Learning Through Stamps

We received free stamps from the Postal History Foundation and used them to learn by creating a beautiful scrapbook stamp album.

The Postal History Foundation offers stamp packets for educators - (home school, private school, public school and other educators). On the website there are spaces to indicate how the stamps will be used and how many students are involved. The stamps are free, but they accept donations and appreciate money for shipping expenses. After reading about this awesome free resource on The Traveling Sisterhood I immediately requested some stamps for my children.

Since my daughter loves myths and legends I requested a packet of Mythology stamps. I thought the Aqua duct packet would go well with our Ancient Roman studies and I requested plants and leaves because my son is currently very interested in plants.

My daughter already has a stamp collection of her own and an inherited one. In the past she spent a great deal of time sorting them by country and then pasting them on appropriate pages in a great big book. For American stamps she sorted them by date and placed them in a different album.

Although this provided many hours of amusement, she soon grew tired of the activity. With an infinite number of stamps available this task was never complete. It was easy to identify which country some stamps came from, but not so for others. By mounting stamps on a country page their beauty could be appreciated, but often, little was known about what was on the stamps. Needless to say, she lost interest and the stamps sat untouched for a year.

When we received the new packets of stamps I suggested a new way to organize them which was more like scrapbooking. I suggested she select a few stamps (2-10) that she was interested in and focus on them. By looking up information the stamps would have more meaning. She loved the idea and spent the entire weekend working on her stamp collection and has more work planned.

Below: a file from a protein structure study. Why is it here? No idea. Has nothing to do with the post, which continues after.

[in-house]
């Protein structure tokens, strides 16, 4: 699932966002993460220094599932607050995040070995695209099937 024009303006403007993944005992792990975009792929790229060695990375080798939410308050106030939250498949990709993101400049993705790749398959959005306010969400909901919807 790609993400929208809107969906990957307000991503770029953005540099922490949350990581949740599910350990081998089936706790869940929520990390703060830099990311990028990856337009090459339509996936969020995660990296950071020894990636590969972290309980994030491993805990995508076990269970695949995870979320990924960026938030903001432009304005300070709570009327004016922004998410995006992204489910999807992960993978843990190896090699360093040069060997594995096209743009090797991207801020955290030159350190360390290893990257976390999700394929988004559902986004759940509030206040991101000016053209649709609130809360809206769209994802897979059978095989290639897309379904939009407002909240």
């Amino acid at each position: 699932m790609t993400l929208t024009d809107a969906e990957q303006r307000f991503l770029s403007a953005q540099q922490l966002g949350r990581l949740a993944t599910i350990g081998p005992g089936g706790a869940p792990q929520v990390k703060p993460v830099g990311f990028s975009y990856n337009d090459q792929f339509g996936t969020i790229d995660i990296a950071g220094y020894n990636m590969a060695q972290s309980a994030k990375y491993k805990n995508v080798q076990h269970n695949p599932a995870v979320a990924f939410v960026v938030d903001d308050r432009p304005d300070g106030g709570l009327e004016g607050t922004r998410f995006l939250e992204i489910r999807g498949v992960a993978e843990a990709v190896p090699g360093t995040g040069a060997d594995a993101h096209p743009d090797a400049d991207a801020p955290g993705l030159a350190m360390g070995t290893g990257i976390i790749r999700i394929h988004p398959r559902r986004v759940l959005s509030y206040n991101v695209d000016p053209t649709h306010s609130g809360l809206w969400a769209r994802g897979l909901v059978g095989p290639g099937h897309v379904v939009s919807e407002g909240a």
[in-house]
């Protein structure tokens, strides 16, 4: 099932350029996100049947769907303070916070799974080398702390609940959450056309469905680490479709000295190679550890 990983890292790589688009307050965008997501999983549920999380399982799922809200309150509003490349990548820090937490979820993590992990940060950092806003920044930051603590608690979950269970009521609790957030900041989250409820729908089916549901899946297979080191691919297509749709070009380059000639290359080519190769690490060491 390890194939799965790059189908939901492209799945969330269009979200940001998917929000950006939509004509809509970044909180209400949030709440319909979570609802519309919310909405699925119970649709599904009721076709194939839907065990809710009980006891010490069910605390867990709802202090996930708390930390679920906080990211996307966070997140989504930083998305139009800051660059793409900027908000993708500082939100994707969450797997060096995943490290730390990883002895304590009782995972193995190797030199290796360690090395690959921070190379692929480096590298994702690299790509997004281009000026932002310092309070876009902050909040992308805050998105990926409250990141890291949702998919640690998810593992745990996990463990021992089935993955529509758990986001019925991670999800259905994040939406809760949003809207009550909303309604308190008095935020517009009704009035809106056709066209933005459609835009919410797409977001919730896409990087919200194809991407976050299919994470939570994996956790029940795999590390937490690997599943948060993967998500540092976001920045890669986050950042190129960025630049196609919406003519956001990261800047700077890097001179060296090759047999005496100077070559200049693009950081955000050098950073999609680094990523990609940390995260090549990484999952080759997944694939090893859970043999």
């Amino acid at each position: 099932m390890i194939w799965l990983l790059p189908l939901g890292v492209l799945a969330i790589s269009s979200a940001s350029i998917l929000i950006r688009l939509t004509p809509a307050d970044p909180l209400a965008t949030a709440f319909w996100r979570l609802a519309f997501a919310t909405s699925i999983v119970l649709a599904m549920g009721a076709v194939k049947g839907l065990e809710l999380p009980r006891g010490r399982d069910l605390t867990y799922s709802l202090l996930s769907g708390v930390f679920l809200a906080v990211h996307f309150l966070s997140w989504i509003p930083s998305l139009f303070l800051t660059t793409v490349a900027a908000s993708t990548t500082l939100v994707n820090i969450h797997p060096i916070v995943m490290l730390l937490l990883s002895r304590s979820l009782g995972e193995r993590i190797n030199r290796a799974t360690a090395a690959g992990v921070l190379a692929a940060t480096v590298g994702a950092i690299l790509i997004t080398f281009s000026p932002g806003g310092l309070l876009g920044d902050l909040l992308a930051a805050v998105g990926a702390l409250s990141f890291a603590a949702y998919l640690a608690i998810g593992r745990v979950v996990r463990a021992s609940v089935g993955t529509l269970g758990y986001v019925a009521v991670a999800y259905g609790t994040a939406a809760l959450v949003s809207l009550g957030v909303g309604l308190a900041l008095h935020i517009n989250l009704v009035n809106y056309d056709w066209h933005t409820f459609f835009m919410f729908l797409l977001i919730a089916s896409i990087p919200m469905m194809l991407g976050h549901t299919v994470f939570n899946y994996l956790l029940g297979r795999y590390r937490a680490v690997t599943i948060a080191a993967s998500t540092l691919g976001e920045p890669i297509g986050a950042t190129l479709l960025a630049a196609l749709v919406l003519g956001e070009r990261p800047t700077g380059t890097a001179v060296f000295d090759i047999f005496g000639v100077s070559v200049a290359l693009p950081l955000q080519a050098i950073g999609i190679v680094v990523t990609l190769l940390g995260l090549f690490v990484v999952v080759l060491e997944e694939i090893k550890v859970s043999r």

I'm so excited that she liked this idea and hope her interest continues. Researching, writing, history, art, reading, science and music (for particular stamps) are all covered. She can spend her summer educating me and herself.

Here's a close-up of the aqua duct stamps. She wrote:

"This aqua duct was originally constructed as a wall in the Byzantine Empire from 1530-1536. In later periods until 1911 it brought water to the city."

"This aqua duct was constructed to bring water to a city named Akko (sometimes called Acreu). Akko is located in Israel orn the coast of the Mediterranean."

"Mr. Johan Sebastian Bach came from a very musical family. Over 70 of his relatives made their livings as musicians. He was a German composer and during his life he made extra money by repairing organs. One time he worked for a prince until he felt the prince was getting too bossy and decided to leave. When the prince found his plans out, he had Bach thrown into jail until he finally let him go. Bach died in 1750."


  1. Wow, this is such an awesome resource. I love how you've turned it into such a useful lesson for your daughter!

  2. Thank you so much for telling us about this great resource. You are using it in such a great way, too.

  3. What a cool resource! I've never heard of it, but it looks like something to look into for the future.
    Grade School Giggles

  4. I am so using this next year! Thanks for sharing this, I was thinking just geography when I saw the post title, but the different groupings means so much more is possible.

  5. Great idea! I have an old stamp collection and we are doing some map activities this summer so we're going to try connecting the stamps to various countries and learning more about the picture on the stamp. LOVE IT!


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